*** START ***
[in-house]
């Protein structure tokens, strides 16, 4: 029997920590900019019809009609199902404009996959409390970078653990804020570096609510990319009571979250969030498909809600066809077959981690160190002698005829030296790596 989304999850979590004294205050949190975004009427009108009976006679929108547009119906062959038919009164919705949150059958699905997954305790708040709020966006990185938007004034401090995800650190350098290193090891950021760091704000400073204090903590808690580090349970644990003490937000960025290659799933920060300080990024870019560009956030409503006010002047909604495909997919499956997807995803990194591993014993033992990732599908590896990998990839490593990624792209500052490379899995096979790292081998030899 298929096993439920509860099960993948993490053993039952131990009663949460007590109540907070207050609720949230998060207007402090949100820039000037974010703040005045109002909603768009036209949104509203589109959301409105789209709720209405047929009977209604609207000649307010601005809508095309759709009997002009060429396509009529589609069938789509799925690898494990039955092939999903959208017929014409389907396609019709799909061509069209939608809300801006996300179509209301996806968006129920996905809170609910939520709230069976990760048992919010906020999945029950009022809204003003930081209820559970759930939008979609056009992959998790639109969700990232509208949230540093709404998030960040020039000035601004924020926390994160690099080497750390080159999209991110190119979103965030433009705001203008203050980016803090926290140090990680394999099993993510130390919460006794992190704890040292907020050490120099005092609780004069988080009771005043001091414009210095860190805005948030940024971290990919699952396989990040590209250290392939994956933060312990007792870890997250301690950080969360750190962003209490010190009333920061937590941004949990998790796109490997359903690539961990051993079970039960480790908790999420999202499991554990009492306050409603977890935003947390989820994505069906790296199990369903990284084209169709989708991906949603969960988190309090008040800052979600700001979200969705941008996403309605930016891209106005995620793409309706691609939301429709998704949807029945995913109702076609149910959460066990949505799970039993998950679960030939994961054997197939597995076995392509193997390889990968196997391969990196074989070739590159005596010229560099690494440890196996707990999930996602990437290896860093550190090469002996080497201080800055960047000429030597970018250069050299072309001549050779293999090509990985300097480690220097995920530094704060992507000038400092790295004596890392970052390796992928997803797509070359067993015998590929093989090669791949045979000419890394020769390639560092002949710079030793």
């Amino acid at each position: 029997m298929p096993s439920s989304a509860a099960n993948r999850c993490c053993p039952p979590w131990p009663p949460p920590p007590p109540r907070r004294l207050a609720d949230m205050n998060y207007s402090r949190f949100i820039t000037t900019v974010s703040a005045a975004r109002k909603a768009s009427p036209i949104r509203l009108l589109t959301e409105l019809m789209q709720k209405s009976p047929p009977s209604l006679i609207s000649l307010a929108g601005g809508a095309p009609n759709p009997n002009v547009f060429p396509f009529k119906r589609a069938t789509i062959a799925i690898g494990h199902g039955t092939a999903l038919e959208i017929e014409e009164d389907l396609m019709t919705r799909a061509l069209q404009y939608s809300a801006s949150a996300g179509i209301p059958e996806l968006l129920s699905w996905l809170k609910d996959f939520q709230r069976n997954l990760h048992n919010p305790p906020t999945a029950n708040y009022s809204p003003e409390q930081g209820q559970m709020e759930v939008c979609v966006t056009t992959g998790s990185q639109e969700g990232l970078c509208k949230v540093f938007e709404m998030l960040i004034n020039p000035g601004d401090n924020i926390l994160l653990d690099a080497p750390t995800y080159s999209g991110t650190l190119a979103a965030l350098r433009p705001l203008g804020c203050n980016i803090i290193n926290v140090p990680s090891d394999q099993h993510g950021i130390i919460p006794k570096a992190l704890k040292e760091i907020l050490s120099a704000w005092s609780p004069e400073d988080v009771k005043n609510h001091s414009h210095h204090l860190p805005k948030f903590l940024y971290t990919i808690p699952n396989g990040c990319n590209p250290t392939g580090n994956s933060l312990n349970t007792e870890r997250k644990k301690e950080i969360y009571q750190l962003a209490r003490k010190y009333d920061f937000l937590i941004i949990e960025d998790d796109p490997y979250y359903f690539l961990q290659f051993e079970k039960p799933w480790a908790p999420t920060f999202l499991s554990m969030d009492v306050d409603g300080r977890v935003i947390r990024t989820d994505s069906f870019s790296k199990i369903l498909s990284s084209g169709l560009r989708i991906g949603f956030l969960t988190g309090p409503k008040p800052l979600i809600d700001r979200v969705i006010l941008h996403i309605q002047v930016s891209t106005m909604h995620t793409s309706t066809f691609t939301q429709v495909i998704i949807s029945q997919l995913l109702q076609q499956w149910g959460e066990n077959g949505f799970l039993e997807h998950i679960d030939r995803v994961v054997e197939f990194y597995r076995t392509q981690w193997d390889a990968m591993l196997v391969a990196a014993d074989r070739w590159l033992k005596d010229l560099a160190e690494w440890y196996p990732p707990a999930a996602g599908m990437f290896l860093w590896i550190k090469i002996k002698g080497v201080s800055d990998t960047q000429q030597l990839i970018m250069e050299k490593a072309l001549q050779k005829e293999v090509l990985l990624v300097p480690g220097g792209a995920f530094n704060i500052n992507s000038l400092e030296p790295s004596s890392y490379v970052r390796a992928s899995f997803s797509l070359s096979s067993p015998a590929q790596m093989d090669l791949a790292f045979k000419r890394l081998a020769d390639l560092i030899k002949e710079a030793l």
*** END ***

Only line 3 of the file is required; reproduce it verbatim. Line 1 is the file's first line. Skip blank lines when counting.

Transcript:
């Amino acid at each position: 029997m298929p096993s439920s989304a509860a099960n993948r999850c993490c053993p039952p979590w131990p009663p949460p920590p007590p109540r907070r004294l207050a609720d949230m205050n998060y207007s402090r949190f949100i820039t000037t900019v974010s703040a005045a975004r109002k909603a768009s009427p036209i949104r509203l009108l589109t959301e409105l019809m789209q709720k209405s009976p047929p009977s209604l006679i609207s000649l307010a929108g601005g809508a095309p009609n759709p009997n002009v547009f060429p396509f009529k119906r589609a069938t789509i062959a799925i690898g494990h199902g039955t092939a999903l038919e959208i017929e014409e009164d389907l396609m019709t919705r799909a061509l069209q404009y939608s809300a801006s949150a996300g179509i209301p059958e996806l968006l129920s699905w996905l809170k609910d996959f939520q709230r069976n997954l990760h048992n919010p305790p906020t999945a029950n708040y009022s809204p003003e409390q930081g209820q559970m709020e759930v939008c979609v966006t056009t992959g998790s990185q639109e969700g990232l970078c509208k949230v540093f938007e709404m998030l960040i004034n020039p000035g601004d401090n924020i926390l994160l653990d690099a080497p750390t995800y080159s999209g991110t650190l190119a979103a965030l350098r433009p705001l203008g804020c203050n980016i803090i290193n926290v140090p990680s090891d394999q099993h993510g950021i130390i919460p006794k570096a992190l704890k040292e760091i907020l050490s120099a704000w005092s609780p004069e400073d988080v009771k005043n609510h001091s414009h210095h204090l860190p805005k948030f903590l940024y971290t990919i808690p699952n396989g990040c990319n590209p250290t392939g580090n994956s933060l312990n349970t007792e870890r997250k644990k301690e950080i969360y009571q750190l962003a209490r003490k010190y009333d920061f937000l937590i941004i949990e960025d998790d796109p490997y979250y359903f690539l961990q290659f051993e079970k039960p799933w480790a908790p999420t920060f999202l499991s554990m969030d009492v306050d409603g300080r977890v935003i947390r990024t989820d994505s069906f870019s790296k199990i369903l498909s990284s084209g169709l560009r989708i991906g949603f956030l969960t988190g309090p409503k008040p800052l979600i809600d700001r979200v969705i006010l941008h996403i309605q002047v930016s891209t106005m909604h995620t793409s309706t066809f691609t939301q429709v495909i998704i949807s029945q997919l995913l109702q076609q499956w149910g959460e066990n077959g949505f799970l039993e997807h998950i679960d030939r995803v994961v054997e197939f990194y597995r076995t392509q981690w193997d390889a990968m591993l196997v391969a990196a014993d074989r070739w590159l033992k005596d010229l560099a160190e690494w440890y196996p990732p707990a999930a996602g599908m990437f290896l860093w590896i550190k090469i002996k002698g080497v201080s800055d990998t960047q000429q030597l990839i970018m250069e050299k490593a072309l001549q050779k005829e293999v090509l990985l990624v300097p480690g220097g792209a995920f530094n704060i500052n992507s000038l400092e030296p790295s004596s890392y490379v970052r390796a992928s899995f997803s797509l070359s096979s067993p015998a590929q790596m093989d090669l791949a790292f045979k000419r890394l081998a020769d390639l560092i030899k002949e710079a030793l």